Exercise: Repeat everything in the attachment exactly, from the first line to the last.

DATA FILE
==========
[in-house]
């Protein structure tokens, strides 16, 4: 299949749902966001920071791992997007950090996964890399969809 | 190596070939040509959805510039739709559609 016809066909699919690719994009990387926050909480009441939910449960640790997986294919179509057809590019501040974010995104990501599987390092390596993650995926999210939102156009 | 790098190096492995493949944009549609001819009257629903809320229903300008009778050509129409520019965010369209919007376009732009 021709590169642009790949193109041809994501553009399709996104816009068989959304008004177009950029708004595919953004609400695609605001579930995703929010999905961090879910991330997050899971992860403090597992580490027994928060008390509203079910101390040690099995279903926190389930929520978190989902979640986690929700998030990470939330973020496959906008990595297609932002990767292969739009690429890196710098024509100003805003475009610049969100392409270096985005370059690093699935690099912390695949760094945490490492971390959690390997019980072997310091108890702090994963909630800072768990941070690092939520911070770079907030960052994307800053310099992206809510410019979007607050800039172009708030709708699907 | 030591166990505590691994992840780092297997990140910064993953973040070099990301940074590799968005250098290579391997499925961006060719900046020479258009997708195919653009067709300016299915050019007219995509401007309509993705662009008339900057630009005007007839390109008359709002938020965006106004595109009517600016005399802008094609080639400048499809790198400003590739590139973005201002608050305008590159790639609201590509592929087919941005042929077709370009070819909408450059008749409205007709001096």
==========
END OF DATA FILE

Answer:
[in-house]
């Protein structure tokens, strides 16, 4: 299949749902966001920071791992997007950090996964890399969809 | 190596070939040509959805510039739709559609 016809066909699919690719994009990387926050909480009441939910449960640790997986294919179509057809590019501040974010995104990501599987390092390596993650995926999210939102156009 | 790098190096492995493949944009549609001819009257629903809320229903300008009778050509129409520019965010369209919007376009732009 021709590169642009790949193109041809994501553009399709996104816009068989959304008004177009950029708004595919953004609400695609605001579930995703929010999905961090879910991330997050899971992860403090597992580490027994928060008390509203079910101390040690099995279903926190389930929520978190989902979640986690929700998030990470939330973020496959906008990595297609932002990767292969739009690429890196710098024509100003805003475009610049969100392409270096985005370059690093699935690099912390695949760094945490490492971390959690390997019980072997310091108890702090994963909630800072768990941070690092939520911070770079907030960052994307800053310099992206809510410019979007607050800039172009708030709708699907 | 030591166990505590691994992840780092297997990140910064993953973040070099990301940074590799968005250098290579391997499925961006060719900046020479258009997708195919653009067709300016299915050019007219995509401007309509993705662009008339900057630009005007007839390109008359709002938020965006106004595109009517600016005399802008094609080639400048499809790198400003590739590139973005201002608050305008590159790639609201590509592929087919941005042929077709370009070819909408450059008749409205007709001096």